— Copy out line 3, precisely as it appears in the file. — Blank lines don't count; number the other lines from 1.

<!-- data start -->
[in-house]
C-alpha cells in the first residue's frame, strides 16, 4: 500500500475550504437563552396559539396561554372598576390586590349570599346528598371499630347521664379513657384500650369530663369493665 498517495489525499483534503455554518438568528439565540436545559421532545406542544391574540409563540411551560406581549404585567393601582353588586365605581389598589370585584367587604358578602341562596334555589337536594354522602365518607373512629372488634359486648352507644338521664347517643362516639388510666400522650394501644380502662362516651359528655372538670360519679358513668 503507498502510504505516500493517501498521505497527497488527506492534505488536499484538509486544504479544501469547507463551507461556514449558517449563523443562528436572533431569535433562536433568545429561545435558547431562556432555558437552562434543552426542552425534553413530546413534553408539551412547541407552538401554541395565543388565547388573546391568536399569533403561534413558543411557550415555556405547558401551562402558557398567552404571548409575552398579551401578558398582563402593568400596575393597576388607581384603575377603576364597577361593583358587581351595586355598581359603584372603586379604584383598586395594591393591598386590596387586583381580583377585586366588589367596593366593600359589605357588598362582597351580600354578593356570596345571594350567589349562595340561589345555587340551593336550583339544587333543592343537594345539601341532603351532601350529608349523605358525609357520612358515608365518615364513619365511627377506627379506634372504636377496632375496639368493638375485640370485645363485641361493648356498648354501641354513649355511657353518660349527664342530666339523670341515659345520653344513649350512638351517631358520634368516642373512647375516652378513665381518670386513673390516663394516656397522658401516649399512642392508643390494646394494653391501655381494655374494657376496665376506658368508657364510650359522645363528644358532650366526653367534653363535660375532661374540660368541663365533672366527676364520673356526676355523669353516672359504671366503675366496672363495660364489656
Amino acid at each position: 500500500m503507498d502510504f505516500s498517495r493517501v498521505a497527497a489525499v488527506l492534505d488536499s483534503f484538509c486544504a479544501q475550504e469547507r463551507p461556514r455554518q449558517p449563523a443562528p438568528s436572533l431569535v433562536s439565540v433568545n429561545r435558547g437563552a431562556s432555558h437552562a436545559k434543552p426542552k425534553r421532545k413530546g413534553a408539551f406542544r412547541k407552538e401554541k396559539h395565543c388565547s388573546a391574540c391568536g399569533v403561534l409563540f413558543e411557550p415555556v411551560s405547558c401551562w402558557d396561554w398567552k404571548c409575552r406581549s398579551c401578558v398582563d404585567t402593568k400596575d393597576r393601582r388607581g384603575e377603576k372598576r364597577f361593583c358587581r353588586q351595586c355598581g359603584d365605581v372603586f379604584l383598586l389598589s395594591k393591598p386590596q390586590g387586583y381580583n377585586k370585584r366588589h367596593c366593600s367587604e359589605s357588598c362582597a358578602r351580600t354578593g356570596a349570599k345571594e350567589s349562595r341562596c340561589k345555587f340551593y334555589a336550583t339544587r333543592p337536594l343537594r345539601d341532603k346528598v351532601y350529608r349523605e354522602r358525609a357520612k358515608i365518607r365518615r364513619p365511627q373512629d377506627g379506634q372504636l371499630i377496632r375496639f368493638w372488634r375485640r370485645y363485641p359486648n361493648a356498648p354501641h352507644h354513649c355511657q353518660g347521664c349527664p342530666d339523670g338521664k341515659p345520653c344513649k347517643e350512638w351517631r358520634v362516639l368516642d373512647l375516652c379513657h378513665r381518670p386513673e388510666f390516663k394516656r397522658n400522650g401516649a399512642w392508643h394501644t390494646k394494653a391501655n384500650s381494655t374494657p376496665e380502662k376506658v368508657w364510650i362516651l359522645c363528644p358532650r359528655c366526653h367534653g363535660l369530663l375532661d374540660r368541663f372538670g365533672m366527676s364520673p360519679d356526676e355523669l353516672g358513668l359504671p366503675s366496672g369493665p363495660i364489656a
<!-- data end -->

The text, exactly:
Amino acid at each position: 500500500m503507498d502510504f505516500s498517495r493517501v498521505a497527497a489525499v488527506l492534505d488536499s483534503f484538509c486544504a479544501q475550504e469547507r463551507p461556514r455554518q449558517p449563523a443562528p438568528s436572533l431569535v433562536s439565540v433568545n429561545r435558547g437563552a431562556s432555558h437552562a436545559k434543552p426542552k425534553r421532545k413530546g413534553a408539551f406542544r412547541k407552538e401554541k396559539h395565543c388565547s388573546a391574540c391568536g399569533v403561534l409563540f413558543e411557550p415555556v411551560s405547558c401551562w402558557d396561554w398567552k404571548c409575552r406581549s398579551c401578558v398582563d404585567t402593568k400596575d393597576r393601582r388607581g384603575e377603576k372598576r364597577f361593583c358587581r353588586q351595586c355598581g359603584d365605581v372603586f379604584l383598586l389598589s395594591k393591598p386590596q390586590g387586583y381580583n377585586k370585584r366588589h367596593c366593600s367587604e359589605s357588598c362582597a358578602r351580600t354578593g356570596a349570599k345571594e350567589s349562595r341562596c340561589k345555587f340551593y334555589a336550583t339544587r333543592p337536594l343537594r345539601d341532603k346528598v351532601y350529608r349523605e354522602r358525609a357520612k358515608i365518607r365518615r364513619p365511627q373512629d377506627g379506634q372504636l371499630i377496632r375496639f368493638w372488634r375485640r370485645y363485641p359486648n361493648a356498648p354501641h352507644h354513649c355511657q353518660g347521664c349527664p342530666d339523670g338521664k341515659p345520653c344513649k347517643e350512638w351517631r358520634v362516639l368516642d373512647l375516652c379513657h378513665r381518670p386513673e388510666f390516663k394516656r397522658n400522650g401516649a399512642w392508643h394501644t390494646k394494653a391501655n384500650s381494655t374494657p376496665e380502662k376506658v368508657w364510650i362516651l359522645c363528644p358532650r359528655c366526653h367534653g363535660l369530663l375532661d374540660r368541663f372538670g365533672m366527676s364520673p360519679d356526676e355523669l353516672g358513668l359504671p366503675s366496672g369493665p363495660i364489656a